Canadians making gains dealing with debt

It’s hardly news that Canadians have a debt problem, but new data suggests citizens might be turning a corner on their credit addictions.

According to a new poll from the Royal Bank of Canada (RBC), more Canadians are debt free this year than in 2011. The RBC reports that 26 percent of respondents had no personal debt, four percent higher than last year.

More people consuming responsibly and living within their means – that’s a cause for celebration, right?

Well, before you go out and buy a celebratory butter tart (with cash, not plastic), the RBC also reports that these figures don’t include mortgage debt. Overall, the poll found that Canadians have $13,141 in non-mortgage debt on average, an increase from last year.

Figures showed that Ontario residents were in the lead with $15,361 while residents of Quebec took up the other end of the spectrum with $10,171.

While these numbers might not fill you with hope, the RBC poll did find some encouraging trends when it came to shifting attitudes toward debt.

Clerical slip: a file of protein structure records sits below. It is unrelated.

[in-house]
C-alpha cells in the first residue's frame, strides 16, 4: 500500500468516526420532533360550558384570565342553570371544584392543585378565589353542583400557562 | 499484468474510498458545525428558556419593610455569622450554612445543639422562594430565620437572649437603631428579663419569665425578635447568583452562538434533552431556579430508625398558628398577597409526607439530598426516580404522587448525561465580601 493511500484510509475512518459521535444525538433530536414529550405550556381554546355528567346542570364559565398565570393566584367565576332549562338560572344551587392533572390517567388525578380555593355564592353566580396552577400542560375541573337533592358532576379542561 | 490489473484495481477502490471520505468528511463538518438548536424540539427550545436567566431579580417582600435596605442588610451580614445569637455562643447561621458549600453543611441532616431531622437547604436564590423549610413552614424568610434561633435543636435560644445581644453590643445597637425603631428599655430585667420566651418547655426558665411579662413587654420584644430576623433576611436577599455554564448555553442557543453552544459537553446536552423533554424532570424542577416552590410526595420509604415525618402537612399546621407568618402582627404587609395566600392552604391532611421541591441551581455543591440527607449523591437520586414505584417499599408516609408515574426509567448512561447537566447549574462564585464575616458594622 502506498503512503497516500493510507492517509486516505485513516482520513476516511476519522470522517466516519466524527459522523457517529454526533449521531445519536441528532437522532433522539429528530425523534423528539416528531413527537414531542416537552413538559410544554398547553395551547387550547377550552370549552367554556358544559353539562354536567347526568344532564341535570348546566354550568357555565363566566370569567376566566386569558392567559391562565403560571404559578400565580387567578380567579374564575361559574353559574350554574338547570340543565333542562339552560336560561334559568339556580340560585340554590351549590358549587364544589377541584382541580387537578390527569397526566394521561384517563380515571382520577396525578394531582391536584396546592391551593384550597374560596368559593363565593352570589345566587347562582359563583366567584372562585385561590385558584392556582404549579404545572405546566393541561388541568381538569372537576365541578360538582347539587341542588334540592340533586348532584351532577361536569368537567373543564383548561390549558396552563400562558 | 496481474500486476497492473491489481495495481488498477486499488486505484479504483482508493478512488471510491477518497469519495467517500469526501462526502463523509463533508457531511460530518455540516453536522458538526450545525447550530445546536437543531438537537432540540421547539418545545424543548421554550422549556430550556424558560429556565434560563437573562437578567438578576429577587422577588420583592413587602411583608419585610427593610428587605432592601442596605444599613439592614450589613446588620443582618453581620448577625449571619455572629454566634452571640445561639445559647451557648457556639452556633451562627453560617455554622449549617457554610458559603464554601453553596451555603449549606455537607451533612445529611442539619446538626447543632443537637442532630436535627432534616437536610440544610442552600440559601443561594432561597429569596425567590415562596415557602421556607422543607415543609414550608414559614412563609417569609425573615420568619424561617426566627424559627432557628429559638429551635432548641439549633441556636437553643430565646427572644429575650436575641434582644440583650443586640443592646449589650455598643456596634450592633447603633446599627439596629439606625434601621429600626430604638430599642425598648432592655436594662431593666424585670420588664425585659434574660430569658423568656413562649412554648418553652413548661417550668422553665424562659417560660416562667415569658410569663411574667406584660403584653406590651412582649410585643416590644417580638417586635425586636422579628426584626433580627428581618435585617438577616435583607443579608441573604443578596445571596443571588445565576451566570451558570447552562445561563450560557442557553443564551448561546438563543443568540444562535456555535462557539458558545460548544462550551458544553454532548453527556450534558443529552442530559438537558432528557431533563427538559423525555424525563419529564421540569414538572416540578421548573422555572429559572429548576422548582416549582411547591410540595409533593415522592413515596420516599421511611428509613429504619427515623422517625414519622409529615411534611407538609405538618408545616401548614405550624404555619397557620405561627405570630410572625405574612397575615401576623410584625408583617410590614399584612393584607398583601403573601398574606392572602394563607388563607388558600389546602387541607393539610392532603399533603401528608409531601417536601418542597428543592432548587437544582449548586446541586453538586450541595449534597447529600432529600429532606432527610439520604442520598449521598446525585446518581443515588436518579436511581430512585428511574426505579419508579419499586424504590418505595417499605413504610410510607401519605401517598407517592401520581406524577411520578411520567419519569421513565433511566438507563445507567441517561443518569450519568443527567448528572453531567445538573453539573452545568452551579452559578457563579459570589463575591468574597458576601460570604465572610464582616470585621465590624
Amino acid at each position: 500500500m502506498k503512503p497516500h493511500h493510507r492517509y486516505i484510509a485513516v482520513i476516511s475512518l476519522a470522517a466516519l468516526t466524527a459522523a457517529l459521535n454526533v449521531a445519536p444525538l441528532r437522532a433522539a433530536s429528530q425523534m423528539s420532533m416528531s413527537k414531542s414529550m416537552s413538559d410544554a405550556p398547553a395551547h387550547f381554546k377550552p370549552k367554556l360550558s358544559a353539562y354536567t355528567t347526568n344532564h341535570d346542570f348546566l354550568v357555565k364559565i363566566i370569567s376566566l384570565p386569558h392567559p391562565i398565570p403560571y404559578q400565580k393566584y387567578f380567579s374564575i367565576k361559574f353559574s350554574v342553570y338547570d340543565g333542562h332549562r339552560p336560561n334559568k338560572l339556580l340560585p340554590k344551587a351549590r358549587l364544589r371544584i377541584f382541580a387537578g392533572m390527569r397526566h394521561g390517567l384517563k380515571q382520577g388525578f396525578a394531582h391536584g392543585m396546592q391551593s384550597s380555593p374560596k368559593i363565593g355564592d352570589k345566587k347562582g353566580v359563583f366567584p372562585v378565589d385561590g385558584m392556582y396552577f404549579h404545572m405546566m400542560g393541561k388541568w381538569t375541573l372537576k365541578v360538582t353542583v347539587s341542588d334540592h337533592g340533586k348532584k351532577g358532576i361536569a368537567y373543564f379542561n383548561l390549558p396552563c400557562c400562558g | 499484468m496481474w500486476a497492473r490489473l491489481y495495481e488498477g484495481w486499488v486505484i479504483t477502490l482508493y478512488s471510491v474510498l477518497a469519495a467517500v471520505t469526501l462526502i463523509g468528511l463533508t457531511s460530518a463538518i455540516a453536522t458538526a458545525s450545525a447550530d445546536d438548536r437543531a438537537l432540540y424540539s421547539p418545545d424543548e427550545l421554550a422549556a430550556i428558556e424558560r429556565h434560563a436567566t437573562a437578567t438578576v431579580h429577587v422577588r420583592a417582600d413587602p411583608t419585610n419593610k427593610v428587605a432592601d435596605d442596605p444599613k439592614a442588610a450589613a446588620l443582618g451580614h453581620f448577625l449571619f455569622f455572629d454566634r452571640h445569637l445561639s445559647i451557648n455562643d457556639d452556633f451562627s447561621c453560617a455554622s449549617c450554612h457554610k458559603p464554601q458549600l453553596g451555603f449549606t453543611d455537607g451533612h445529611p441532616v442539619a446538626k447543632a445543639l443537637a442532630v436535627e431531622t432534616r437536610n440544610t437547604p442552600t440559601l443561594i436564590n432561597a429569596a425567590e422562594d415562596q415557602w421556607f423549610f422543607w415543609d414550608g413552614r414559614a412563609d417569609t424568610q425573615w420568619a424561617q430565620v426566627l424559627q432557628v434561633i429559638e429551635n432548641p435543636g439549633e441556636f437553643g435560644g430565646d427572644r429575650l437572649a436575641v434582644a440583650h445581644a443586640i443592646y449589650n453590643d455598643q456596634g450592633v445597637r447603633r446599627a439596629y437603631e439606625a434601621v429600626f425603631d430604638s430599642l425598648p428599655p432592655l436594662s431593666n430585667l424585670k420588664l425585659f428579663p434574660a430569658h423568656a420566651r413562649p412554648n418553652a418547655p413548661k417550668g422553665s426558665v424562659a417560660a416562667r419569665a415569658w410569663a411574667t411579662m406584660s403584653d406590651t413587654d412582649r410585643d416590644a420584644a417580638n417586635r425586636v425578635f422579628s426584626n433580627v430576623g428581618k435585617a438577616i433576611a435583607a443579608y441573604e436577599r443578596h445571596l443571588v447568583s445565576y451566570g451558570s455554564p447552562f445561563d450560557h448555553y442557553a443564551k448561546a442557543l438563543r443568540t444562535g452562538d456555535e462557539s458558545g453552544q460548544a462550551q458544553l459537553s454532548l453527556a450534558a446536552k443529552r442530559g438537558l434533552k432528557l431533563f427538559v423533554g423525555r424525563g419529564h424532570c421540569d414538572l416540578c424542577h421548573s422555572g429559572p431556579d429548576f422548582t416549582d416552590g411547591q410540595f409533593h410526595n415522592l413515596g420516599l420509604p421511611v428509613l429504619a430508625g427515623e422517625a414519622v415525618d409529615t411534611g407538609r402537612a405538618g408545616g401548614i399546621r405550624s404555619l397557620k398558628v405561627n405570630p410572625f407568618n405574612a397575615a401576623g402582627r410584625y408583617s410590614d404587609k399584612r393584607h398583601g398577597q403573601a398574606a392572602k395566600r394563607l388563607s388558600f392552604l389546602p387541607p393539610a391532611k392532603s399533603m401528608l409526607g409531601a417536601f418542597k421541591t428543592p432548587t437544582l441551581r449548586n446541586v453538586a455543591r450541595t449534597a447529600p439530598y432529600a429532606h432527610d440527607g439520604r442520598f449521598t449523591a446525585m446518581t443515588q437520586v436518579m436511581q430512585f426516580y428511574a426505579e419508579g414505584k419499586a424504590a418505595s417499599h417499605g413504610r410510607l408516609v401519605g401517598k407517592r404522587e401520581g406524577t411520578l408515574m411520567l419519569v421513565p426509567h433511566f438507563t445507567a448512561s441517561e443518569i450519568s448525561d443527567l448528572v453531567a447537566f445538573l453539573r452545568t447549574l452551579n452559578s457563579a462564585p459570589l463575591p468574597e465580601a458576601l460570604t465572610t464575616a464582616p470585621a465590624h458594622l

The majority of respondents said it’s more important to pay down debt than to save, while 40 percent said they were comfortable with their current level of debt, a decrease of 5 percent from last year.

In the wake of this week’s report from the International Monetary Fund (IMF), which concerned borrowing trends in Canada and how they could affect the economy, it’s refreshing to see that more citizens are taking their debt seriously.

“An important domestic vulnerability in Canada relates to the housing market,” the IMF said in its report. “A sharp or sustained decline in house prices could seriously set back the leveraged household sector and domestic demand.”

With mortgage rates at historic lows, many prospective homeowners rushed to buy their first homes or upgrade to new ones, a trend Finance Minister Jim Flaherty hoped to offset by adding new restrictions to mortgage insurance. As of now, those regulations appear to be working.

According the the Canada Mortgage and Housing Corporation, September housing starts decreased by three percent from the previous month.

“The gradual cooling will likely persist given the sales slowdown currently taking place in a number of major markets,” wrote Robert Kavcic, economist for the Bank of Montreal, in a letter to clients.

Between the cooling of the housing market and a seemingly growing trend of debt responsibility from the general public, there’s no reason that the Canadian economy can’t continue its gradual progress toward pre-recession levels.

Dealing with debt can be a hard proposition. Just remember, admitting you have a problem is the first step to recovery.

Blog Archives